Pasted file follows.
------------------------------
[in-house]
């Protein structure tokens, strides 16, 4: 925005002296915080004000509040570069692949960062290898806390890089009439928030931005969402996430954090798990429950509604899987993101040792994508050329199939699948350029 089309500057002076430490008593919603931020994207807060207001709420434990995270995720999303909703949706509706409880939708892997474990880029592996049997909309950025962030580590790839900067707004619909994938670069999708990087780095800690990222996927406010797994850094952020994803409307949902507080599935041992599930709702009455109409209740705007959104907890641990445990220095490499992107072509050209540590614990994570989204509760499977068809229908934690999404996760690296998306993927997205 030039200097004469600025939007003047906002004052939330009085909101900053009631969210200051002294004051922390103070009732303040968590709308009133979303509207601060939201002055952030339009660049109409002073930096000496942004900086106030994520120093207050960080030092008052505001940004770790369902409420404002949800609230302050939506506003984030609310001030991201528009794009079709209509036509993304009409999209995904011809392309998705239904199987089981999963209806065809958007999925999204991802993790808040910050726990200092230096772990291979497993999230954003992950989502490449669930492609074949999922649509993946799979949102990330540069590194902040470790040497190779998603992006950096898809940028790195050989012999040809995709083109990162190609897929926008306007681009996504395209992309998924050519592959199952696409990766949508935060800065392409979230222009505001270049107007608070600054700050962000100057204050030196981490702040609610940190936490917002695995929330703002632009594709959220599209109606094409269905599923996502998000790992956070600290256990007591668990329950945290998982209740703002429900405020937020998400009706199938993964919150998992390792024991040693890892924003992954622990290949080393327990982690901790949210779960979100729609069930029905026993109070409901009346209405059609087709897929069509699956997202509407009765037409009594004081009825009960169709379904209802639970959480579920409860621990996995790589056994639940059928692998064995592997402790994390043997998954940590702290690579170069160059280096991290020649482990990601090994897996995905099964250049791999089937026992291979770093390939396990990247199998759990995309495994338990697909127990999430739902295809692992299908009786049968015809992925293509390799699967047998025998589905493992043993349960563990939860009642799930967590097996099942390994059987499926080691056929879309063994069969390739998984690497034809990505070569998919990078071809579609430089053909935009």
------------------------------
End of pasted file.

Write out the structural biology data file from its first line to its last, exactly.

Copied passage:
[in-house]
């Protein structure tokens, strides 16, 4: 925005002296915080004000509040570069692949960062290898806390890089009439928030931005969402996430954090798990429950509604899987993101040792994508050329199939699948350029 089309500057002076430490008593919603931020994207807060207001709420434990995270995720999303909703949706509706409880939708892997474990880029592996049997909309950025962030580590790839900067707004619909994938670069999708990087780095800690990222996927406010797994850094952020994803409307949902507080599935041992599930709702009455109409209740705007959104907890641990445990220095490499992107072509050209540590614990994570989204509760499977068809229908934690999404996760690296998306993927997205 030039200097004469600025939007003047906002004052939330009085909101900053009631969210200051002294004051922390103070009732303040968590709308009133979303509207601060939201002055952030339009660049109409002073930096000496942004900086106030994520120093207050960080030092008052505001940004770790369902409420404002949800609230302050939506506003984030609310001030991201528009794009079709209509036509993304009409999209995904011809392309998705239904199987089981999963209806065809958007999925999204991802993790808040910050726990200092230096772990291979497993999230954003992950989502490449669930492609074949999922649509993946799979949102990330540069590194902040470790040497190779998603992006950096898809940028790195050989012999040809995709083109990162190609897929926008306007681009996504395209992309998924050519592959199952696409990766949508935060800065392409979230222009505001270049107007608070600054700050962000100057204050030196981490702040609610940190936490917002695995929330703002632009594709959220599209109606094409269905599923996502998000790992956070600290256990007591668990329950945290998982209740703002429900405020937020998400009706199938993964919150998992390792024991040693890892924003992954622990290949080393327990982690901790949210779960979100729609069930029905026993109070409901009346209405059609087709897929069509699956997202509407009765037409009594004081009825009960169709379904209802639970959480579920409860621990996995790589056994639940059928692998064995592997402790994390043997998954940590702290690579170069160059280096991290020649482990990601090994897996995905099964250049791999089937026992291979770093390939396990990247199998759990995309495994338990697909127990999430739902295809692992299908009786049968015809992925293509390799699967047998025998589905493992043993349960563990939860009642799930967590097996099942390994059987499926080691056929879309063994069969390739998984690497034809990505070569998919990078071809579609430089053909935009």